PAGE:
“I’m going to me Nan’s,” my frequent Saturday morning call to my Mum.
Nan lived just over a mile away. Four stops on the bus route. Not that I would ever waste money on such a short journey. I’d got this system learnt in the wolf cubs. You run from one bus stop to the next, then you walk to the next stop, then run again and so on. It worked well, mind you when you approached a bus stop on a running phase and the conductor had held the bus for you and you didn’t get on he wasn’t best pleased. But that was only a minor hitch and being young I didn’t know what half the words he used meant anyway.
I would reach Nan’s road passing the bike shop on the corner where no doubt I would later take the accumulator to be changed for a freshly charged one. This was to power the wireless. But now I’m getting ahead of myself.
Nan and Granddad never had much money not that anyone would say they were poor. Well I mean judgment was by the neatness of the front garden and the whiteness of the step. No one had much money so other standards had to be set.
Nan was a roly-poly lady who did truly waddle. She bound her legs every morning in surgical bandages but she was my idol this lady could do no wrong. Granddad I admired, he could, and did, make me catapults and acorn firing popguns. He taught me one thing which I tried to stick to, not I will admit always successfully, and that was if you make a promise keep it.
Back to the description. Nan’s front garden was all of six foot from wrought iron gate to front door. Well at least there was a wrought iron gate and railings to for that matter up to the early 1940’s when they were taken to make Spitfires or so we were told. The path was of the traditional black and orangey red diagonally laid tiles. This was edged by the brown rope styled casting so loved by the Victorian age which was when Nan’s rented house was built.
The front door was a splendid front door. It was varnished and shiny. It was varnished with the use of a blowtorch and a ball of rags on a stick to enhance the grain of the wood. Surrounding the downstairs front window was a well clipped and shaped Japonica. And in the window on the inside was a row of potted Geraniums prevented from falling by curtain wire.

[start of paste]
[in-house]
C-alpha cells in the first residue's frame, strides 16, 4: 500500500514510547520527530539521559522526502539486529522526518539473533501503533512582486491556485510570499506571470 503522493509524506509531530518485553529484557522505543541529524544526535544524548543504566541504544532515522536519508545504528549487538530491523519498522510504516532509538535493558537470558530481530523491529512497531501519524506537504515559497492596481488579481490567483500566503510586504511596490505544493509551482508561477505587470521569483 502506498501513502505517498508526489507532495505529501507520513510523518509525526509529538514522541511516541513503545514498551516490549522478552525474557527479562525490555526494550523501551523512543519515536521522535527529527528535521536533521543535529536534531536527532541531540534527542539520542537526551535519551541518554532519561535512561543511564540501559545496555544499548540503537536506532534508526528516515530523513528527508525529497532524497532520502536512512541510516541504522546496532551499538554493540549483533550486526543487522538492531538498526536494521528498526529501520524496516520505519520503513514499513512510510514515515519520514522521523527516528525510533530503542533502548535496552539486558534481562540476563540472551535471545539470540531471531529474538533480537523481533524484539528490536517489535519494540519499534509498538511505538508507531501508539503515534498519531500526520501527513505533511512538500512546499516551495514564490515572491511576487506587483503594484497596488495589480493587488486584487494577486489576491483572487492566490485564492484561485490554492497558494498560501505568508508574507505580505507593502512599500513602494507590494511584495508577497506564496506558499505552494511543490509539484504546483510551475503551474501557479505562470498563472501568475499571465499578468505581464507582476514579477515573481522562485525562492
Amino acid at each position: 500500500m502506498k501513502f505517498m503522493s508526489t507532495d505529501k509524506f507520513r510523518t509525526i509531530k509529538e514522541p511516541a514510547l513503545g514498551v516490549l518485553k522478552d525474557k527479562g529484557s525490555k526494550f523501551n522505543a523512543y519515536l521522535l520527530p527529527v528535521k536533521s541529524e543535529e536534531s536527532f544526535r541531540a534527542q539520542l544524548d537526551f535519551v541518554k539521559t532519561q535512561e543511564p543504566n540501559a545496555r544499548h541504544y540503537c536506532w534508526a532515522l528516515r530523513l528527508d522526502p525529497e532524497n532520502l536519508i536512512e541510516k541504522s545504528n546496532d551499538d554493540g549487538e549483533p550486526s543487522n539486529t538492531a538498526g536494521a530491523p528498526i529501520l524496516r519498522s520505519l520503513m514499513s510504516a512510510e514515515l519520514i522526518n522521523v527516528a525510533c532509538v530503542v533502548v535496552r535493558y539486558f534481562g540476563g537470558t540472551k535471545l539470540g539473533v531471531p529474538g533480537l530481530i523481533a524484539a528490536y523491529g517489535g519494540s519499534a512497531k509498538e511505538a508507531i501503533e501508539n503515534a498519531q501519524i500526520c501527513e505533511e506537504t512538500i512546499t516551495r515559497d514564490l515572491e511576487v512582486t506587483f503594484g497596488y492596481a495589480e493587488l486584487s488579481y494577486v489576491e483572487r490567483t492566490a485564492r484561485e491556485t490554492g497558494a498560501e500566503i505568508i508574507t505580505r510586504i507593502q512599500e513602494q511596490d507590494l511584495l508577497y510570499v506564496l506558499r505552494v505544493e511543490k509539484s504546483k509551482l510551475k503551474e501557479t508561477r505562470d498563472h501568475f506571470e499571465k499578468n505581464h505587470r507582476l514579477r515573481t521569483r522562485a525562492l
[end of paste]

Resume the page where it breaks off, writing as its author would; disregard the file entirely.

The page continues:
It might be appropriate to say at this point that Nan did not go out to work it wasn’t the done thing. Mind you she worked hard, damned hard and so did Granddad he was a gardener at a big house, he had two allotments, one to feed his family and one to grow plants and cut flowers to sell which is what we did on Saturday mornings. He was also a watch and clock repairer, mainly casement clocks, alarm clocks and hunter watches, and this was how he got his blood shot rheumy eyes you see their house only had oil lamps for lighting.
The front door led directly into Nan’s front room. There was a spindly sideboard, a double bed and a large tile sided fireplace. I don’t suppose it was that large but the size of the room made it seem large. The two most memorable things about Nan’s front room was the smell of Lily of the Valley mixed with moth balls and Nan’s best hat complete with hatpin ready for any emergency outing. Nothing much ever happened in this room. It had served as an extra bedroom when Nan’s three daughters and one son were children for there were only two bedrooms upstairs.
The next room was located passed the narrow passageway that held the staircase to upstairs. This was the main room of the house. It was dominated by a large scrubbed deal table which was used for everything. Food preparation, pastry making, work table for Granddad, sewing table for Nan and dining table. In the middle of this table stood the oil lamp. Down one side was a well battered, well used chaise longue. Along the opposite were placed the remaining chairs, it is not fair to call them dining chairs because they were used for so much more. The backs were used for winding wool, the whole chair was used to support the weight when cutting up old clothes and so on to make either rag rugs or quilted bedspreads. Granddad’s chair which no one except me was allowed to use even when he wasn’t there was a carvers style chair with a bentwood back and wooden arms. Nan’s chair, the other side of the fireplace, was far less imposing it was square with a padded oil cloth covered seat and caster wheels. There were no easy chairs in Nan’s house.